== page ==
Battery plant key to Ford EV affordability reportedly set for Michigan


Ford is reportedly partnering with the world’s largest supplier of EV battery cells, China’s CATL, for a plant in Michigan that will produce them for upcoming Ford electric vehicles, according to Friday afternoon reports from the Detroit News and Bloomberg

Outside of Ford’s $11.4 billion electric truck manufacturing complexes in Tennessee and Kentucky and its BlueOvalSK venture with South Korea’s SK On, the reportedly chosen site around Marshall, Michigan, may prove to be the most important industrial operation yet as the automaker seeks greater profitability from its EVs. 

BlueOvalSK Battery Park - rendering, September 2021

BlueOvalSK Battery Park – rendering, September 2021

According to the Detroit News report, the project may create roughly 2,500 jobs and draw at least a $2.5 billion investment. Under an arrangement that appears to deviate from existing joint ventures, Ford would own the land and plant, manage the workforce, and receive any state incentives.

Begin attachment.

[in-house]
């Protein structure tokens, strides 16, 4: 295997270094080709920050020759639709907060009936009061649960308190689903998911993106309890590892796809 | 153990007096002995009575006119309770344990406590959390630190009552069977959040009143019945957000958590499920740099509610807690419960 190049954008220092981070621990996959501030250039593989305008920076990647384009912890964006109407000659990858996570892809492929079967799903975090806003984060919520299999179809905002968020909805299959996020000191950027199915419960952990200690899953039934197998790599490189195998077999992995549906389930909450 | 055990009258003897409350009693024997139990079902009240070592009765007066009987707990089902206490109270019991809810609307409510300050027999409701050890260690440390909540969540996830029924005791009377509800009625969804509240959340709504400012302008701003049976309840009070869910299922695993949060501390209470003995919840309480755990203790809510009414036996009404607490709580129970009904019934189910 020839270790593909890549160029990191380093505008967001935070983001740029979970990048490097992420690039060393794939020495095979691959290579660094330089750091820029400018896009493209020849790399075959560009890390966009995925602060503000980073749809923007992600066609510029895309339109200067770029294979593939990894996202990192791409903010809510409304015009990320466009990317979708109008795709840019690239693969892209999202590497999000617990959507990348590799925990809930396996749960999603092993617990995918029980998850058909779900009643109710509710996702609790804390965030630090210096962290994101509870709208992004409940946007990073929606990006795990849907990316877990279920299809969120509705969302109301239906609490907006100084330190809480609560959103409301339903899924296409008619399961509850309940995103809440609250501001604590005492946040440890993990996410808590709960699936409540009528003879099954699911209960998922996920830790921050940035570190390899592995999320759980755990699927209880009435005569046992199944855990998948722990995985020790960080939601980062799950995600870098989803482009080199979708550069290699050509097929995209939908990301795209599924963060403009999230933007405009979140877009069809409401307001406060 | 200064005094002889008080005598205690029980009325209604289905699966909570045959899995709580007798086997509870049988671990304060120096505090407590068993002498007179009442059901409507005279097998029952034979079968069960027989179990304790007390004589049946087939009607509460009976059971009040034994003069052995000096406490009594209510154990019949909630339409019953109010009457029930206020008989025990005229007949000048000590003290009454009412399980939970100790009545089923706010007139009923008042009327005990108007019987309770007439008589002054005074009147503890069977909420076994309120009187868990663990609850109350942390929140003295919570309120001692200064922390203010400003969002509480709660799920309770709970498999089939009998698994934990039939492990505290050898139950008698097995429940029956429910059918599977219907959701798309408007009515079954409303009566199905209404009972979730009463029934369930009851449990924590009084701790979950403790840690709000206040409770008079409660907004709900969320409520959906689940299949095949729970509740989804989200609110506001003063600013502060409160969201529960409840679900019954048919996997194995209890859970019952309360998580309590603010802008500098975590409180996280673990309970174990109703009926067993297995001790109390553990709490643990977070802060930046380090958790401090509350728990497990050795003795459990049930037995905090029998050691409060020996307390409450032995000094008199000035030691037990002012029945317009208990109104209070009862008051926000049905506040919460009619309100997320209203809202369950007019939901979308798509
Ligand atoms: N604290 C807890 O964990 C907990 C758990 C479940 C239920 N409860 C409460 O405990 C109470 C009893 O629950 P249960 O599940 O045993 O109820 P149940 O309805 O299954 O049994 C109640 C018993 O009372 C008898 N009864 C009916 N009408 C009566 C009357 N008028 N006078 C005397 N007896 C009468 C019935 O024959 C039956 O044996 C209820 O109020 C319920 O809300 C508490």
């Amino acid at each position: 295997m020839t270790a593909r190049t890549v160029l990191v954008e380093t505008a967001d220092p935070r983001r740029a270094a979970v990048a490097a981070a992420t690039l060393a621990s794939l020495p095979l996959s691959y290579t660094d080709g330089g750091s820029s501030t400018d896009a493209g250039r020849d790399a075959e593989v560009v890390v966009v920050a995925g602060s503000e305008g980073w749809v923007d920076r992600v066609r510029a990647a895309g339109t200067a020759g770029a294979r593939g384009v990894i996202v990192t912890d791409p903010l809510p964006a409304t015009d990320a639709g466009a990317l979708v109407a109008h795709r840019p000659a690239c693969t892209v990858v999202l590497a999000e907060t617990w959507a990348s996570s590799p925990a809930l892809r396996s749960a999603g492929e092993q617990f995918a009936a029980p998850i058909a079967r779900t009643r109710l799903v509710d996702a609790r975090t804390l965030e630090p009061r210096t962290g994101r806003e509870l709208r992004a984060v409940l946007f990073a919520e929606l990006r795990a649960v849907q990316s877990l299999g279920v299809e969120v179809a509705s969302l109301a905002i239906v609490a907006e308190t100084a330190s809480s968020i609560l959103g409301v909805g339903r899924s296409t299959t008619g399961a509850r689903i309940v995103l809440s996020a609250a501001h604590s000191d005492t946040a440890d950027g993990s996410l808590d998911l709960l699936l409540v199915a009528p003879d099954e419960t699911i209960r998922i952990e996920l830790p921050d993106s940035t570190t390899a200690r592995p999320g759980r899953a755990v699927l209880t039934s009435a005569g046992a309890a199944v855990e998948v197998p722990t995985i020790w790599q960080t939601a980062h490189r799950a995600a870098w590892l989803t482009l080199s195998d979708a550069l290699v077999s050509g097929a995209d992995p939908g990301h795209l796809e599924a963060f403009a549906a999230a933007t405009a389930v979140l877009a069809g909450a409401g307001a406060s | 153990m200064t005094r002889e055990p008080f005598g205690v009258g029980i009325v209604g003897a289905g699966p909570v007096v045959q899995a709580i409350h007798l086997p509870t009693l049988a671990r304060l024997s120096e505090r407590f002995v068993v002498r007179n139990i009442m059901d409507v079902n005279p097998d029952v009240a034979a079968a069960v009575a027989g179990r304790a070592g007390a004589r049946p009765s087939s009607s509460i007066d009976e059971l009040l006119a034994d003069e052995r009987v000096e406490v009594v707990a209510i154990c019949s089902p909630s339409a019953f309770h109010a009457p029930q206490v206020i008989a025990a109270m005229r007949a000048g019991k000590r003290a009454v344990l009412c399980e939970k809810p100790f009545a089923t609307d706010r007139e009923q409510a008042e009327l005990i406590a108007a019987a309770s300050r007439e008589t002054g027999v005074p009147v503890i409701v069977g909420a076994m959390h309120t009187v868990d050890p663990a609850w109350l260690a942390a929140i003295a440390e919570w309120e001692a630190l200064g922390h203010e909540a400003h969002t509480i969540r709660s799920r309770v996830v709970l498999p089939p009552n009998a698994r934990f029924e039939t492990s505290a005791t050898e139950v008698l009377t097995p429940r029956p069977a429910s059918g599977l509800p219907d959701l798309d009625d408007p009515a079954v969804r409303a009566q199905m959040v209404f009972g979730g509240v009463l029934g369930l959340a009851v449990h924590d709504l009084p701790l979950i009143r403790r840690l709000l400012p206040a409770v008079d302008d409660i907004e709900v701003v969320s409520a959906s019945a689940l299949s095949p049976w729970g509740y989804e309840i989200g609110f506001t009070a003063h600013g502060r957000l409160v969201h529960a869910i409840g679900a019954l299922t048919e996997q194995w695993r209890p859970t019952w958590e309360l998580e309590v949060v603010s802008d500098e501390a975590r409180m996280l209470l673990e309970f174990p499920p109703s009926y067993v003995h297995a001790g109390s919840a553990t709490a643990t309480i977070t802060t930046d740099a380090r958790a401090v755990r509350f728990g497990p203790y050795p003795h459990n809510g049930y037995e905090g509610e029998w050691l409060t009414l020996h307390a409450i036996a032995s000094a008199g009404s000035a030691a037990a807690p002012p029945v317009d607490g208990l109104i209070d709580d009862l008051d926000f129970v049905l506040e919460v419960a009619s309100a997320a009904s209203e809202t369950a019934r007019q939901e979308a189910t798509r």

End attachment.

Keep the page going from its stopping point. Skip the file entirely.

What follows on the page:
The facility will reportedly make lithium-iron-phosphate (LFP) batteries, which tend to be cheaper. Due to a more stable supply of the critical materials they need, the materials that go into them are less subject to price volatility. But the tradeoff has been that these cells are somewhat heavier for the amount of energy they store, and cold-weather charging can slow dramatically. 

CATL third-generation cell-to-pack tech

CATL third-generation cell-to-pack tech

These may no longer be such disadvantages by the time the vehicles reach market. CATL has already shown LFP cells, in combination with its latest cell-to-pack technology, can achieve energy densities close to that of current lithium-ion battery packs.

Ford said last year that LFP batteries are bound for the Mustang Mach-E, Ford F-150 Lightning, and perhaps other products, as they ramp up, perhaps allowing Ford to cut prices due to a pending EV price war and/or achieve greater profitability. 

2022 Ford F-150 Lightning

2022 Ford F-150 Lightning

CEO Jim Farley said last week that Ford’s future EVs will be “radically simplified,” as it seeks to use the smallest possible battery packs, minimize parts, and streamline the assembly process for upcoming EVs. 

According to the reports, an announcement on the facility is due Monday.

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